Friday, September 19, 2008

The FSA: Blindfolding the markets in a minefield since 2008

Short-selling: A practice by which speculators bet, often with good information, on who is going to go bust next and, by doing so, act a bit like a canary in a mine.

If someone takes away your canary, you won't stop being scared of gas. No, you will be scared of gas everywhere, rather than just in places where your canary is pushing up daisies.

Malicious short-selling is already illegal. Therefore, the FSA's decision will just make the credit crunch drag on, since rotten institutions won't be quickly put out of their misery by speculators.

You don't blindfold frightened people. Oddly enough, it doesn't calm them down.

3 Comments:

  • At 9:45 am , Blogger Joe Otten said...

    Not convinced. A sound institution can become rotten if enough people lose confidence in it.

    Soros didn't just predict that the pound would leave the ERM, he made it happen.

    Couldn't short selling of shares in financial institutions do the same?

     
  • At 10:38 am , Blogger Femme de Resistance said...

    I'm not F&M's financial expert, but AFAIK the people who have been whinging at the Government are not the potentially sound institutions.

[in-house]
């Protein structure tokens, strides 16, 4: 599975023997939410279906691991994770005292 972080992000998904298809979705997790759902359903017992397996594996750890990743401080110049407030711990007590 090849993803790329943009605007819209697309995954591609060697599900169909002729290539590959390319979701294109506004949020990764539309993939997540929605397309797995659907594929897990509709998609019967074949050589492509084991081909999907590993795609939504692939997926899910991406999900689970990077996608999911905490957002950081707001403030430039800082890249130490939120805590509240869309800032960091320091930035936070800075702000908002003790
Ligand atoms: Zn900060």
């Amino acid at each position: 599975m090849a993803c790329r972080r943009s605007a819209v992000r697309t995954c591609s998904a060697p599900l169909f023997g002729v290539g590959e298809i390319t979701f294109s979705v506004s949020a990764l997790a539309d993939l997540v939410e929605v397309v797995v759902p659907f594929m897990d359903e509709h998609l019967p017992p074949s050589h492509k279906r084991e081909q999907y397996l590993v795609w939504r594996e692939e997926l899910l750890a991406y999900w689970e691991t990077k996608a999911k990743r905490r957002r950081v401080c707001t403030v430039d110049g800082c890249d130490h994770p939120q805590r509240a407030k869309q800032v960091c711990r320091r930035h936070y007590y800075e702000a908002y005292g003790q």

The main moaner was HBOS, which had suffered a speculator hit in March (http://www.forbes.com/markets/feeds/afx/2008/03/20/afx4798525.html) and kept issuing statements that it was fine (always a bad sign).

    I would far prefer a short, sharp shock with some false alarms, where the Government focuses on protecting pensions/savings, than a situation akin to the 10-year Japanese recession.

    There, the Government quietly propped up a number of unviable banks, which subsequently became 'zombies'. These hung about crippling the economy by sucking up Government money without generating wealth.

    It's not clear whether the two remaining large, independent investment banks are suffering misplaced speculator panic. Either way, by merging with commercial banks, they can easily restore market confidence. They would not become victims of short-selling.

     
  • At 10:52 am , Blogger Femme de Resistance said...

    I just feel this move is a cynical ploy to respond to public opinion that nefarious speculators are threatening ordinary people's savings. And because of intensive lobbying by the jolly people at the banks being speculated on who used old people's savings to buy ready-packed mortgage junk.

    Trying to make a quick buck using some statistical tricks is, fortunately, a self-punishing crime (people left with toxic mortgage junk go bust). The Government should let it stay one, while protecting the innocent old ladies' savings that these jokers have abused.

    It's possible some of them didn't understand what they were buying since it was Triple-A rated. But, my understanding is that it had relatively high interest rates. And sensible people know there's no such thing as a free lunch.

     

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